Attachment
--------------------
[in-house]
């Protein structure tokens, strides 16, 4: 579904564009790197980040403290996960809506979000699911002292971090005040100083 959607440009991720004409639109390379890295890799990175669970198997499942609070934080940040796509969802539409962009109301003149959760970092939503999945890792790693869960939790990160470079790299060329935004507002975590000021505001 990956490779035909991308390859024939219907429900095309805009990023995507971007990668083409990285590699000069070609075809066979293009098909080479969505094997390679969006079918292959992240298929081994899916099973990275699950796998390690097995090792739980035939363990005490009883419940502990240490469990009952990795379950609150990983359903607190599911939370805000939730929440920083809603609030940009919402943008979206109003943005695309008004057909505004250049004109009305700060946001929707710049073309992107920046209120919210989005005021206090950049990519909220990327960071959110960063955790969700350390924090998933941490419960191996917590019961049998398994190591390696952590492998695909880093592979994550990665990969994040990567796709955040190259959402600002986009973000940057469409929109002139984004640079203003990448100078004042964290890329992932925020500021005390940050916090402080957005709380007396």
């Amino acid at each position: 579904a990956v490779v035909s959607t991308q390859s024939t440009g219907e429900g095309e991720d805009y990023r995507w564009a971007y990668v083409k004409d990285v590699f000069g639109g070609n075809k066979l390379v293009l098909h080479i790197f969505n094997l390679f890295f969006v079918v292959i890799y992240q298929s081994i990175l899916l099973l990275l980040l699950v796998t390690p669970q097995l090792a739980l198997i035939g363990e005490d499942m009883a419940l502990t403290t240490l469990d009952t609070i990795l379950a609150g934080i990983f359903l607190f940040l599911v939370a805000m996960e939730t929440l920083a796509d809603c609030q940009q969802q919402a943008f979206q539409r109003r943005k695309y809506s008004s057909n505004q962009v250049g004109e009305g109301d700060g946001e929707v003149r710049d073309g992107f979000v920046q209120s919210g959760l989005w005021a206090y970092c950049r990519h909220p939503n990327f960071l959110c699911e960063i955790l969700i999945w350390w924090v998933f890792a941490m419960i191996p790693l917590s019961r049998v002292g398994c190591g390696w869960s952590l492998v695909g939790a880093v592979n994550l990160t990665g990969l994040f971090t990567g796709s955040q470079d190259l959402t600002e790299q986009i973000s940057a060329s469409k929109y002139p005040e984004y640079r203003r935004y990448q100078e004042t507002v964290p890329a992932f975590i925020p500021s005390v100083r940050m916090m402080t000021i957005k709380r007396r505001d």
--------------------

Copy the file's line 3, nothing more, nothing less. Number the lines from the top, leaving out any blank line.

């Amino acid at each position: 579904a990956v490779v035909s959607t991308q390859s024939t440009g219907e429900g095309e991720d805009y990023r995507w564009a971007y990668v083409k004409d990285v590699f000069g639109g070609n075809k066979l390379v293009l098909h080479i790197f969505n094997l390679f890295f969006v079918v292959i890799y992240q298929s081994i990175l899916l099973l990275l980040l699950v796998t390690p669970q097995l090792a739980l198997i035939g363990e005490d499942m009883a419940l502990t403290t240490l469990d009952t609070i990795l379950a609150g934080i990983f359903l607190f940040l599911v939370a805000m996960e939730t929440l920083a796509d809603c609030q940009q969802q919402a943008f979206q539409r109003r943005k695309y809506s008004s057909n505004q962009v250049g004109e009305g109301d700060g946001e929707v003149r710049d073309g992107f979000v920046q209120s919210g959760l989005w005021a206090y970092c950049r990519h909220p939503n990327f960071l959110c699911e960063i955790l969700i999945w350390w924090v998933f890792a941490m419960i191996p790693l917590s019961r049998v002292g398994c190591g390696w869960s952590l492998v695909g939790a880093v592979n994550l990160t990665g990969l994040f971090t990567g796709s955040q470079d190259l959402t600002e790299q986009i973000s940057a060329s469409k929109y002139p005040e984004y640079r203003r935004y990448q100078e004042t507002v964290p890329a992932f975590i925020p500021s005390v100083r940050m916090m402080t000021i957005k709380r007396r505001d």